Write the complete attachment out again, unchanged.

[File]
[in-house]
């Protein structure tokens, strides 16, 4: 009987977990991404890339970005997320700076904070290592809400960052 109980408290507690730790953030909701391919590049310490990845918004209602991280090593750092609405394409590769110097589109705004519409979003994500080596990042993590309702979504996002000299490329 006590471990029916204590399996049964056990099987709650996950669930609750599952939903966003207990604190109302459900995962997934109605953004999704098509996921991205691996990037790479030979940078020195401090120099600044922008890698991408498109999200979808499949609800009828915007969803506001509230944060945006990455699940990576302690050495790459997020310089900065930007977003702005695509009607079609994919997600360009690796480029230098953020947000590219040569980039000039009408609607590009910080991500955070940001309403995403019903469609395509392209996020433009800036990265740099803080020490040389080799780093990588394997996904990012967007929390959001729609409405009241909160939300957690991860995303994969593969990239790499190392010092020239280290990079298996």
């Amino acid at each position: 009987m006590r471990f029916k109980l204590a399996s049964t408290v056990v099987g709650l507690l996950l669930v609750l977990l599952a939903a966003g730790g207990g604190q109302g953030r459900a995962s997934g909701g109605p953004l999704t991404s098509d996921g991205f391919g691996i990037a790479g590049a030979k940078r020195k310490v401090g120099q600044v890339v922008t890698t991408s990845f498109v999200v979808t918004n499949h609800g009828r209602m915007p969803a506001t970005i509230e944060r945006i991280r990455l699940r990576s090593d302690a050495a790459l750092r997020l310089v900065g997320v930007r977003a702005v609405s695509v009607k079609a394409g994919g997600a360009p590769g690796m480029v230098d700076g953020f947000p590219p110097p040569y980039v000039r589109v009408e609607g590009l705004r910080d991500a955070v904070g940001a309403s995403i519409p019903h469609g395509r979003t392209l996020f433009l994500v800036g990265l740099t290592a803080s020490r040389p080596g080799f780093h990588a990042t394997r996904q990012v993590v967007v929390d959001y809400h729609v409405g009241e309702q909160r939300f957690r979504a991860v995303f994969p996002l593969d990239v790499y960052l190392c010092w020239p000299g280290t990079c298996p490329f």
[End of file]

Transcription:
[in-house]
């Protein structure tokens, strides 16, 4: 009987977990991404890339970005997320700076904070290592809400960052 109980408290507690730790953030909701391919590049310490990845918004209602991280090593750092609405394409590769110097589109705004519409979003994500080596990042993590309702979504996002000299490329 006590471990029916204590399996049964056990099987709650996950669930609750599952939903966003207990604190109302459900995962997934109605953004999704098509996921991205691996990037790479030979940078020195401090120099600044922008890698991408498109999200979808499949609800009828915007969803506001509230944060945006990455699940990576302690050495790459997020310089900065930007977003702005695509009607079609994919997600360009690796480029230098953020947000590219040569980039000039009408609607590009910080991500955070940001309403995403019903469609395509392209996020433009800036990265740099803080020490040389080799780093990588394997996904990012967007929390959001729609409405009241909160939300957690991860995303994969593969990239790499190392010092020239280290990079298996």
């Amino acid at each position: 009987m006590r471990f029916k109980l204590a399996s049964t408290v056990v099987g709650l507690l996950l669930v609750l977990l599952a939903a966003g730790g207990g604190q109302g953030r459900a995962s997934g909701g109605p953004l999704t991404s098509d996921g991205f391919g691996i990037a790479g590049a030979k940078r020195k310490v401090g120099q600044v890339v922008t890698t991408s990845f498109v999200v979808t918004n499949h609800g009828r209602m915007p969803a506001t970005i509230e944060r945006i991280r990455l699940r990576s090593d302690a050495a790459l750092r997020l310089v900065g997320v930007r977003a702005v609405s695509v009607k079609a394409g994919g997600a360009p590769g690796m480029v230098d700076g953020f947000p590219p110097p040569y980039v000039r589109v009408e609607g590009l705004r910080d991500a955070v904070g940001a309403s995403i519409p019903h469609g395509r979003t392209l996020f433009l994500v800036g990265l740099t290592a803080s020490r040389p080596g080799f780093h990588a990042t394997r996904q990012v993590v967007v929390d959001y809400h729609v409405g009241e309702q909160r939300f957690r979504a991860v995303f994969p996002l593969d990239v790499y960052l190392c010092w020239p000299g280290t990079c298996p490329f």